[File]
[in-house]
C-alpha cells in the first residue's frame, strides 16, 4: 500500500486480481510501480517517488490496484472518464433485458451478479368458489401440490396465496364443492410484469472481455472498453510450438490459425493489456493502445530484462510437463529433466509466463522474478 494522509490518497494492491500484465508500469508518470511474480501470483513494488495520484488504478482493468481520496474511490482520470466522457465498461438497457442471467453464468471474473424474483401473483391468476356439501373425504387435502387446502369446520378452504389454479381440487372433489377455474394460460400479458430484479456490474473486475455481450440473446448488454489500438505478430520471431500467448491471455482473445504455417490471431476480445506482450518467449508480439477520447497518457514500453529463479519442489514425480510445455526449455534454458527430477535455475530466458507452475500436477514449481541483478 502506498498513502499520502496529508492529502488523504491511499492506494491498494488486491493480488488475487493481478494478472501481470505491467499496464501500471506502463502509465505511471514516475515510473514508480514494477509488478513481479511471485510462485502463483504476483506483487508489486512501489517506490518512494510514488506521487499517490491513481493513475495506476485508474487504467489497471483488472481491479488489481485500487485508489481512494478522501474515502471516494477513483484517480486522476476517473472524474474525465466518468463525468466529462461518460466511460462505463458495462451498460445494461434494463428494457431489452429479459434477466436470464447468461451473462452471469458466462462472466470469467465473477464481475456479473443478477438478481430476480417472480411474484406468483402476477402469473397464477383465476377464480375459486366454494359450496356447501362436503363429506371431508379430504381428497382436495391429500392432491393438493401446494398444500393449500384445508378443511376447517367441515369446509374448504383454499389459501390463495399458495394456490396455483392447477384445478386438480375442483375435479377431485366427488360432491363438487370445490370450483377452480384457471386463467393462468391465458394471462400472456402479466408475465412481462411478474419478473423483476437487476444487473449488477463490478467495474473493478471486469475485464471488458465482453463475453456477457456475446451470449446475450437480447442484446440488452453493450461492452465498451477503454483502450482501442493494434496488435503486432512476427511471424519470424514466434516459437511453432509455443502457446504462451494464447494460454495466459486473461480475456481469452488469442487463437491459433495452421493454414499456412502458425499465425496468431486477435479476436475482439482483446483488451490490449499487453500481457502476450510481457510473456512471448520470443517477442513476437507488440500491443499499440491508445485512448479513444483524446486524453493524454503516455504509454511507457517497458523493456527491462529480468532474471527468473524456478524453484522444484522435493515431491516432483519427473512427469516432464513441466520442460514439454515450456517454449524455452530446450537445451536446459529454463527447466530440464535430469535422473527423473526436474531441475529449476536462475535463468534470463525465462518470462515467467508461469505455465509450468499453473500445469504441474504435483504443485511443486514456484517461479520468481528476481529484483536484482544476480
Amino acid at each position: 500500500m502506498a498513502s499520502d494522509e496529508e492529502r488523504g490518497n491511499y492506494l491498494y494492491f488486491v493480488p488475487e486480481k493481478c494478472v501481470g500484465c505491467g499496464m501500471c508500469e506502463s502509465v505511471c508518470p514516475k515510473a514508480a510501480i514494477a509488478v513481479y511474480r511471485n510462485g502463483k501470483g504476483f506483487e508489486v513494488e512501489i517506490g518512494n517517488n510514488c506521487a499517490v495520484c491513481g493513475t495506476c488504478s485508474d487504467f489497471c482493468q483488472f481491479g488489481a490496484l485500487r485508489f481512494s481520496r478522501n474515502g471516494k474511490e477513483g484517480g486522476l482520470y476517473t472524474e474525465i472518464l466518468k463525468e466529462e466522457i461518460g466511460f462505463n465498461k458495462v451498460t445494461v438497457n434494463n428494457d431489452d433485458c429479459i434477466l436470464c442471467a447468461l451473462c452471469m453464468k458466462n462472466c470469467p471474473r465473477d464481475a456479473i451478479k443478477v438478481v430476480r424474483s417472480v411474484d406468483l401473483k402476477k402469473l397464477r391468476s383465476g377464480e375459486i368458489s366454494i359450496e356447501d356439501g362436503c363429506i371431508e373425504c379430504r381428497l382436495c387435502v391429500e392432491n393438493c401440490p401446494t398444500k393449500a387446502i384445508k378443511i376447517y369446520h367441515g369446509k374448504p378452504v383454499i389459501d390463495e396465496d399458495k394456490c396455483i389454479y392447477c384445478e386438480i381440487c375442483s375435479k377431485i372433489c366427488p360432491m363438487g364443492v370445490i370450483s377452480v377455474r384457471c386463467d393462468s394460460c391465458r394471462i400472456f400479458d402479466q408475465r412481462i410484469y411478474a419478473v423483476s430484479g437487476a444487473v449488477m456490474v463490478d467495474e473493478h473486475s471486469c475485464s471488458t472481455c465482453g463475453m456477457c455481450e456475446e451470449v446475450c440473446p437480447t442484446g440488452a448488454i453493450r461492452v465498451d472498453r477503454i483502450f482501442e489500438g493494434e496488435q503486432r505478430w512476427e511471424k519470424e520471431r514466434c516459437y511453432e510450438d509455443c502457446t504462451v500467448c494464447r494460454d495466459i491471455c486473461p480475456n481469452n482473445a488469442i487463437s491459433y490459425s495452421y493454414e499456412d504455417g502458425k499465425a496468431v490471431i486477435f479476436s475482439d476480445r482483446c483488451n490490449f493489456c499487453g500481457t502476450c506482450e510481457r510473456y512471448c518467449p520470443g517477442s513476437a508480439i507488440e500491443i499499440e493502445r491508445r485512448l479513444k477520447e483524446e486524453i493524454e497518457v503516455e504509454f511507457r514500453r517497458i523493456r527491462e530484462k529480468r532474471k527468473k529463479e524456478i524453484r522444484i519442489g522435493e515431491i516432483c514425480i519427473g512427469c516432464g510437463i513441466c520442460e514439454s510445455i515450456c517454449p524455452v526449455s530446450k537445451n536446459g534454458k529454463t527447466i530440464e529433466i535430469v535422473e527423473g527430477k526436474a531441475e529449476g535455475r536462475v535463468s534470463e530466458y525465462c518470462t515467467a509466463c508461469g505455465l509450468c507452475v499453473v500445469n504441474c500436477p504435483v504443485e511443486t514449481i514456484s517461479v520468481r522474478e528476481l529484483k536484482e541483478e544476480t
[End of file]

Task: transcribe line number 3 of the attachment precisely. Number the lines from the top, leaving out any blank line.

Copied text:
Amino acid at each position: 500500500m502506498a498513502s499520502d494522509e496529508e492529502r488523504g490518497n491511499y492506494l491498494y494492491f488486491v493480488p488475487e486480481k493481478c494478472v501481470g500484465c505491467g499496464m501500471c508500469e506502463s502509465v505511471c508518470p514516475k515510473a514508480a510501480i514494477a509488478v513481479y511474480r511471485n510462485g502463483k501470483g504476483f506483487e508489486v513494488e512501489i517506490g518512494n517517488n510514488c506521487a499517490v495520484c491513481g493513475t495506476c488504478s485508474d487504467f489497471c482493468q483488472f481491479g488489481a490496484l485500487r485508489f481512494s481520496r478522501n474515502g471516494k474511490e477513483g484517480g486522476l482520470y476517473t472524474e474525465i472518464l466518468k463525468e466529462e466522457i461518460g466511460f462505463n465498461k458495462v451498460t445494461v438497457n434494463n428494457d431489452d433485458c429479459i434477466l436470464c442471467a447468461l451473462c452471469m453464468k458466462n462472466c470469467p471474473r465473477d464481475a456479473i451478479k443478477v438478481v430476480r424474483s417472480v411474484d406468483l401473483k402476477k402469473l397464477r391468476s383465476g377464480e375459486i368458489s366454494i359450496e356447501d356439501g362436503c363429506i371431508e373425504c379430504r381428497l382436495c387435502v391429500e392432491n393438493c401440490p401446494t398444500k393449500a387446502i384445508k378443511i376447517y369446520h367441515g369446509k374448504p378452504v383454499i389459501d390463495e396465496d399458495k394456490c396455483i389454479y392447477c384445478e386438480i381440487c375442483s375435479k377431485i372433489c366427488p360432491m363438487g364443492v370445490i370450483s377452480v377455474r384457471c386463467d393462468s394460460c391465458r394471462i400472456f400479458d402479466q408475465r412481462i410484469y411478474a419478473v423483476s430484479g437487476a444487473v449488477m456490474v463490478d467495474e473493478h473486475s471486469c475485464s471488458t472481455c465482453g463475453m456477457c455481450e456475446e451470449v446475450c440473446p437480447t442484446g440488452a448488454i453493450r461492452v465498451d472498453r477503454i483502450f482501442e489500438g493494434e496488435q503486432r505478430w512476427e511471424k519470424e520471431r514466434c516459437y511453432e510450438d509455443c502457446t504462451v500467448c494464447r494460454d495466459i491471455c486473461p480475456n481469452n482473445a488469442i487463437s491459433y490459425s495452421y493454414e499456412d504455417g502458425k499465425a496468431v490471431i486477435f479476436s475482439d476480445r482483446c483488451n490490449f493489456c499487453g500481457t502476450c506482450e510481457r510473456y512471448c518467449p520470443g517477442s513476437a508480439i507488440e500491443i499499440e493502445r491508445r485512448l479513444k477520447e483524446e486524453i493524454e497518457v503516455e504509454f511507457r514500453r517497458i523493456r527491462e530484462k529480468r532474471k527468473k529463479e524456478i524453484r522444484i519442489g522435493e515431491i516432483c514425480i519427473g512427469c516432464g510437463i513441466c520442460e514439454s510445455i515450456c517454449p524455452v526449455s530446450k537445451n536446459g534454458k529454463t527447466i530440464e529433466i535430469v535422473e527423473g527430477k526436474a531441475e529449476g535455475r536462475v535463468s534470463e530466458y525465462c518470462t515467467a509466463c508461469g505455465l509450468c507452475v499453473v500445469n504441474c500436477p504435483v504443485e511443486t514449481i514456484s517461479v520468481r522474478e528476481l529484483k536484482e541483478e544476480t